4 Reasons people stay in jobs they hate

stay in jobs they hate

You’ve always promised yourself that you’d quit your job. Nothing excites you anymore. Getting to work seems like such a big hassle, the slightest of tasks feels like a heavy weight placed on your shoulders and you are always glancing at your watch waiting for the 5 pm hour mark to catch a bus home. The following morning, you’ll wake up to the dreaded chime of your alarm and the vicious cycle will continue. Not so many years ago, I was in a similar situation. In the beginning, my job was full of promise and excitement. But with time, got too much of a routine and soon the excitement waned. I’m one of those people who cherish making constant headway and learning new things by the day, but I felt that my growth was stifled. My zeal for doing anything however small was snuffed out. Gradually, I started resenting my work. And While I wasn’t the only one in that situation, some of my colleagues then shared similar views. They’d go on and on about how the pay was poor, how they felt unappreciated, overworked and undervalued. Yet, somehow, despite their constant grumbling about their jobs, despite how undervalued and demotivated they felt, they still stuck to their jobs, several years down the line.

The truth is, many people stay put for the paycheck. That’s right. In most cases, the motivator is the take home. But aside from that, I discovered other unwritten reasons that make people stay in jobs they hate turning up to.

They fear taking risks

With unemployment on the rise and worsening economy, it makes perfect sense for anyone to endeavor to stick to their jobs, low pay notwithstanding. Understandably so, because you cannot be certain how it may play out in a new working environment where’s nothing granted. The fear of not meeting the new Company’s expectation or the possibility of a company folding up anytime is crippling. Many would prefer the job security that their current company accords them than taking a leap of faith into a new job that offers greater career prospects and growth. The fear of taking the leap ends up being their own undoing and limits their career growth and stifles their potential in a highly competitive world.


They are averse to learning new things

Each one of us has a comfort zone. The problem comes when we are unwilling to leave it.                              – Bill Courtney

Getting out of the comfort zone is sure no walk in the park. We all want to snuggle up in bed and enjoy the coziness. Few are willing to leave the warmth and comfort and brace the cold outside. Change is always uncomfortable and explains why many find it difficult to roll up their sleeves and immerse themselves in new experiences. Learning new skills would mean disruption of their daily schedules and investing more time in their new place of work, absorbing more responsibilities and enrolling for extra classes to refine their skills. But since human nature is averse to transition, many hold back and decide to clutch tightly on their routines and avoid the discomfort that is associated with the motions of change.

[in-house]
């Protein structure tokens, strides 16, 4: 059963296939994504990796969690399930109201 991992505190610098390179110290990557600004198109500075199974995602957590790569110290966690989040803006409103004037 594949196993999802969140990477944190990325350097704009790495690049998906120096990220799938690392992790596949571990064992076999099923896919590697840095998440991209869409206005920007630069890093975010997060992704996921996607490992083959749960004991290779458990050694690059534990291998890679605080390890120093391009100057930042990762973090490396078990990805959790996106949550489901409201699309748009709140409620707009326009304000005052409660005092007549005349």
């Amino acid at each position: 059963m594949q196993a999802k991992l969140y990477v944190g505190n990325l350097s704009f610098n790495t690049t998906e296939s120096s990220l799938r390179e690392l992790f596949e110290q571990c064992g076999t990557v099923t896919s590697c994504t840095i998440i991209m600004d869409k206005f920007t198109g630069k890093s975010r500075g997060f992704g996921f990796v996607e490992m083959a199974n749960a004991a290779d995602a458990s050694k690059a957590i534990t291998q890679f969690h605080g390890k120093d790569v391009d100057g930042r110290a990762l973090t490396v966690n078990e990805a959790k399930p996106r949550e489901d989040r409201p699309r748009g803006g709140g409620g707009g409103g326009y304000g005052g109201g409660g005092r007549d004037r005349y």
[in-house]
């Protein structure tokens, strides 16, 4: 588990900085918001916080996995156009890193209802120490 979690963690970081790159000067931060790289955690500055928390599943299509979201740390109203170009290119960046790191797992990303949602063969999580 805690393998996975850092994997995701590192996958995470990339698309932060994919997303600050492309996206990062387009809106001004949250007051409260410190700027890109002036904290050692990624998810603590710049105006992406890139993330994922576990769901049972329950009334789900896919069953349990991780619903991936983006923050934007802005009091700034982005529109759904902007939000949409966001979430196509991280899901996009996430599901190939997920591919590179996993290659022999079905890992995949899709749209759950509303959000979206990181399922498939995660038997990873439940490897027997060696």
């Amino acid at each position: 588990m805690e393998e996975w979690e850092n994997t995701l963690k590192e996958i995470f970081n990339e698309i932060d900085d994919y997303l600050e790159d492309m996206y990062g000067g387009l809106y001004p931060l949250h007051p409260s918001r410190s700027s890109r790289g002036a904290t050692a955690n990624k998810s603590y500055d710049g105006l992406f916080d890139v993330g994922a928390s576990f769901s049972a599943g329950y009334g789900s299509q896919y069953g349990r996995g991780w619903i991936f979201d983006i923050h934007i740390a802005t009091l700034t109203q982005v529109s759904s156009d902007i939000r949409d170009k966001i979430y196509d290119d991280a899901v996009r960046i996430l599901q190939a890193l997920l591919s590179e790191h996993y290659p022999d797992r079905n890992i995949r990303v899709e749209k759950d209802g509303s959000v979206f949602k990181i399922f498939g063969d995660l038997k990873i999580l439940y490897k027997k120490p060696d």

They love their Job titles

Some employees derive a sense of importance in their job titles. As a result, they stay put and turn a blind eye to a position they would consider of a lower cadre at another organization, never mind that they stand to gain valuable experience which would open even bigger doors to career growth. It’s not uncommon, therefore, to find someone sticking to their position as a Manager in Company A and turn down the position of an assistant Manager in Company B that offers multiple avenues to learn new skills and a chance to greater career prospects.


Because of societal perception

What will my friends think of me? Will they be comfortable hanging out with me? What will my family think about my decision?

These are some of the questions that plague those who are just about to make the jump into uncertainty and chart their own course. However, they hold back upon realizing what their close family and friends will think of them for making the career move. And so, they do whatever it takes to remain at their positions for fear of opprobrium and negative public perception. They allow the fear to steer them away from pursuing their dreams and ambitions and making something better out of the opportunities lying ahead.


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